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The Elves in the Attic: Making Old Toys New Again
My four-year-old daughter has been playing nonstop with a Little People barn for the past week. Now, if you have a young child, you know the fleeting miracle that is a completely-engaging toy. It adds hours of delight to both of your lives, but usually only lasts a few days in the wake of a birthday or other special occasion.
But this toy is old. We’ve had it since she was a baby, and she stopped playing with it well over a year ago. It was just taking up space for months. What gives?
We put it in the attic and left it there for almost a year, that’s what. Now it’s basically a brand-new toy.
In fact, at least half of our daughter’s toys are stashed up there at any given time. This is partly out of necessity – we live in an 1,150-square-foot home, and grandparents really like to buy stuff – but it’s also by design.
Every time we bring a small batch of old toys down from the attic, you’d think we just went on a shopping spree at the toy store. She’s delighted. With some of the toys, she acts like she’s reconnected with a long-lost friend; others she doesn’t even remember having. And almost all of them take on a vibrant new life, at least for a week or two.
To make room for these “new” toys, we tell her, we’ll need to stow away some others. We ask her to pick a few that she doesn’t really play with anymore, and she can always find some items she’s lost interest in — and up to the attic they go, awaiting their triumphant second act when it’s time to repeat the cycle in a few months.
If you have a young child, you know the fleeting miracle that is a completely-engaging toy.
“It’s very good to do this,” says Alice Sterling Honig, professor emerita of child development at Syracuse University and author of several books on parenting. “I’ve been in living rooms where there are so many toys from grandparents that the little one becomes a distractable child: no attention span, just bouncing from one toy to the other.”
Honig says learning to play with persistence and attention span is crucial to a young child’s development, and that having fewer toys out can help kids stay focused – and even force them to get a bit more creative with the toys they do have.
However, she cautions against sneaking the toys away and making them reappear — at least once a child is old enough to notice — and therefore cultivating a sense that mom and dad are capable of sorcery. “She might think there’s magic, and that’s not such a good thing,” Honig says. “You can’t send cancer away or send ISIS away with magic.”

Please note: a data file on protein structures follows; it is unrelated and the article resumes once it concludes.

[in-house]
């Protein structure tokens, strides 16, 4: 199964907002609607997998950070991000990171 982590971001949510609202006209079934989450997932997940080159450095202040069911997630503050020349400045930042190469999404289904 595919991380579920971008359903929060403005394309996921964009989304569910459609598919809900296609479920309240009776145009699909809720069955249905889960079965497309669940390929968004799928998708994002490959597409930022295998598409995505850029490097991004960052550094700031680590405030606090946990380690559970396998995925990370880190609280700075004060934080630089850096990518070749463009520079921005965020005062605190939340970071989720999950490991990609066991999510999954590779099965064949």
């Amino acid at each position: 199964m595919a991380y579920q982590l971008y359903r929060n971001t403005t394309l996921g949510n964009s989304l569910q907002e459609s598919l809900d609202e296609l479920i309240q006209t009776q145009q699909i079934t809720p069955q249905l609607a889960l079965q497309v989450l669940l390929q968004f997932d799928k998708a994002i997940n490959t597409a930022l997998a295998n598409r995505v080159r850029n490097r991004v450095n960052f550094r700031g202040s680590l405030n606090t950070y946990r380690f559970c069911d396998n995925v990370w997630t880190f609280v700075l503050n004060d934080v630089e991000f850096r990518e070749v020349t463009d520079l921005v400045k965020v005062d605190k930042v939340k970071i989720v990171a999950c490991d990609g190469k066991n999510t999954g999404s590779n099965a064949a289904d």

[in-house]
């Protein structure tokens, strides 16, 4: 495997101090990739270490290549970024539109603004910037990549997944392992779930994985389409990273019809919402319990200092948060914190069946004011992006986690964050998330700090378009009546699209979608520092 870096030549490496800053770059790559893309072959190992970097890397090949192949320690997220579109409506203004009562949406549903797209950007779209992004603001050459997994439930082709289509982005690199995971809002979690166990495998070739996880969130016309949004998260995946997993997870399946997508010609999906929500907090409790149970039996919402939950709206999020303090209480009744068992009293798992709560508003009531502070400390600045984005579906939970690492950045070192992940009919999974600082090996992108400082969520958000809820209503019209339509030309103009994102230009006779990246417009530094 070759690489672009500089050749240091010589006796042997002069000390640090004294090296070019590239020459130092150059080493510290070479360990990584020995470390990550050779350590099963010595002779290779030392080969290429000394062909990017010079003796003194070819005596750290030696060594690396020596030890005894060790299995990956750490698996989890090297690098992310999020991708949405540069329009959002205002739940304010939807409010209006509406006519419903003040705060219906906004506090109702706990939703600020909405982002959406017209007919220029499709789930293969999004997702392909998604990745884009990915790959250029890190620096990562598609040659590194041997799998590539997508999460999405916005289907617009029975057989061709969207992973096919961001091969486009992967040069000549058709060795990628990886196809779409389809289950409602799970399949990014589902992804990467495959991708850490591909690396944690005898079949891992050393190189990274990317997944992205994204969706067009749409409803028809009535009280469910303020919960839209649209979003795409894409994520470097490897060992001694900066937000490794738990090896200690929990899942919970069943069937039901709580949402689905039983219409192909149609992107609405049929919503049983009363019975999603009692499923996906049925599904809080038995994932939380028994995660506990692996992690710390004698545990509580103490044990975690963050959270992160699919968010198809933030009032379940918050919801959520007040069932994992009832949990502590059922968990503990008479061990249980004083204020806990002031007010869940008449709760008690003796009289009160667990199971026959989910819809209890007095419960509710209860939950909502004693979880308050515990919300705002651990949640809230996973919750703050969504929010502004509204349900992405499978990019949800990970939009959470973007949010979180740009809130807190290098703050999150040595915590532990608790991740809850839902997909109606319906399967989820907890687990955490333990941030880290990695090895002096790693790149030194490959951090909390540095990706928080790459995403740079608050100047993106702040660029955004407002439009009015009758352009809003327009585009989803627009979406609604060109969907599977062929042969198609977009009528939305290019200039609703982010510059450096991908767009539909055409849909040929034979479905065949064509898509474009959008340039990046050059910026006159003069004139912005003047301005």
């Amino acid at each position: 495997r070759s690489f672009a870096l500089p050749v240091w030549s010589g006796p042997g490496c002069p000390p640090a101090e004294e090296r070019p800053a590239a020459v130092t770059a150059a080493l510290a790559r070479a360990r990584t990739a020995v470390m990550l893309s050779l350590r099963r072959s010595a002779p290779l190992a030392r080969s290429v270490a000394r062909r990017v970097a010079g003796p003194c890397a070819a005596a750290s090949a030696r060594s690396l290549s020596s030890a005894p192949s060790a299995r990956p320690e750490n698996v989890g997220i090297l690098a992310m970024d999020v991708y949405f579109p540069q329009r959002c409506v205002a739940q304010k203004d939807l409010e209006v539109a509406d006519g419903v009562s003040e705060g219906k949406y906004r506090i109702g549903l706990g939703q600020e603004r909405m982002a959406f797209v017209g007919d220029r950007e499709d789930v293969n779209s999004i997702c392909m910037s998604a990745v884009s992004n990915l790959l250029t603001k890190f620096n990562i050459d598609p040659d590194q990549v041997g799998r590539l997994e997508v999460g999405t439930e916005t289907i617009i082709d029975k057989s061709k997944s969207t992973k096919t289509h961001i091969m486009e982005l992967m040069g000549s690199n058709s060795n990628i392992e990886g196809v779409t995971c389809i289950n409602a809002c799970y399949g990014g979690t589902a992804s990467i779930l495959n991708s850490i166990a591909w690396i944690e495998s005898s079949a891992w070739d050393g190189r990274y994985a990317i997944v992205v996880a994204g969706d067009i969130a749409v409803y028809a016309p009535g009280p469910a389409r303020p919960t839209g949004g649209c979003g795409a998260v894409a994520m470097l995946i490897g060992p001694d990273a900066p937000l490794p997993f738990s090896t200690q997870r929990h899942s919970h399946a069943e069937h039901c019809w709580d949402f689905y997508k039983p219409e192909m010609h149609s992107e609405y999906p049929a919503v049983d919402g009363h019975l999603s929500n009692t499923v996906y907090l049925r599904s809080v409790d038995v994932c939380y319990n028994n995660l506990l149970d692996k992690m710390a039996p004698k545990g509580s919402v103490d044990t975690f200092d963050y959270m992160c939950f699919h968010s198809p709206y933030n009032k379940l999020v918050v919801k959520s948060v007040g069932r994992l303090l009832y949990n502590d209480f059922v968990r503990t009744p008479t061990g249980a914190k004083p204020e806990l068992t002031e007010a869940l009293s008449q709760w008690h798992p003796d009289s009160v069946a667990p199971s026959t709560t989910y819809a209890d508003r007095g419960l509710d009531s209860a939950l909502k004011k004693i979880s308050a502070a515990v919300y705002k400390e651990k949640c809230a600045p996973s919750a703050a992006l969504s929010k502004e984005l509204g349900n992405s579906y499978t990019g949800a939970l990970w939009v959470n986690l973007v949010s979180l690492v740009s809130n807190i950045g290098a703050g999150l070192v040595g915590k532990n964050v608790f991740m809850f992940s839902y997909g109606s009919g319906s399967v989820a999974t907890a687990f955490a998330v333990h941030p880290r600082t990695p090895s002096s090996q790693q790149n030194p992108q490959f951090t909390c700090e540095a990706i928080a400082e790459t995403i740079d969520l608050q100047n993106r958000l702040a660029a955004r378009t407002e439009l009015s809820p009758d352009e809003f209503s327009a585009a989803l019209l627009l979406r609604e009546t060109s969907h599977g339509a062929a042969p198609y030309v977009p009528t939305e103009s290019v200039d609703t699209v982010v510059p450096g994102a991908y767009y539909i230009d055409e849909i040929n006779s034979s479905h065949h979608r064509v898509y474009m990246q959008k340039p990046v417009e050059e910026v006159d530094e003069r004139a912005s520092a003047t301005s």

Instead, Honig recommends involving your child in the process. “Throw the ball in your child’s court and give her the power to choose. What we can store up in the attic, and what should we bring to the poor kids? Is this puzzle maybe a little too babyish for you now and some other child could use it?”
I’ll confess that at one point our attic was shrouded in a bit of mystery for our daughter. She wasn’t allowed up there — it’s not particularly safe — and probably thought it was a mystical outpost of Santa’s Workshop, a satellite secondhand toy factory. But now she knows the real drill, and from time to time she’ll even request an old toy out of the blue, knowing it’s up there. When we ask her to swap it with something she’s not using anymore, it’s a bargain she’s more than willing to make.
At some point, though, our daughter may resist the idea of surrendering any of her toys, Honig says, even ones she doesn’t use. When that happens, it’s important to acknowledge your child’s desires. “Don’t squash a child’s feelings,” she says.
“In no way apologize, because you need to do this for your own sanity and for her attention span and persistence development – so there are three reasons to do it,” Honig says. “But you want to help her make those choices. So you have to do active listening, say you wish, you want to. ‘I wish we could keep them all out.’ Then offer a small explanation – one octave down – of your reasons.”
In addition, using reductio ad absurdum logic — following a request through to its silly or preposterous conclusion – can be an effective way to make your point to a young child, Honig says. “I wish you could have all those toys, but then they’d cover every inch of your bedroom floor, and how could you walk around stepping on all your toys? You’d hurt your feet!”
Of course, we didn’t really know any of this when we started stashing toys more than three years ago. We just didn’t want to be living in a Target toy aisle for the rest of our lives, and we’d heard the idea from veteran parents.
But so far it’s really worked for us: Between hand-me-downs, yard sale finds, doting grandparents, and the attic cycle, we don’t spend much money on toys — except for Legos, which are expensive even in the secondary market; that’s a whole other post. What’s more, our daughter really seems to enjoy her rotating selection of toys and her decision-maker role in the process itself.
And frankly, we’ll take a victory anywhere we can, because raising a happy, emotionally healthy kid can exhaust both you and your wallet.
“We have to be very creative as parents,” Honig says. “People think it’s an easy job, but it isn’t.”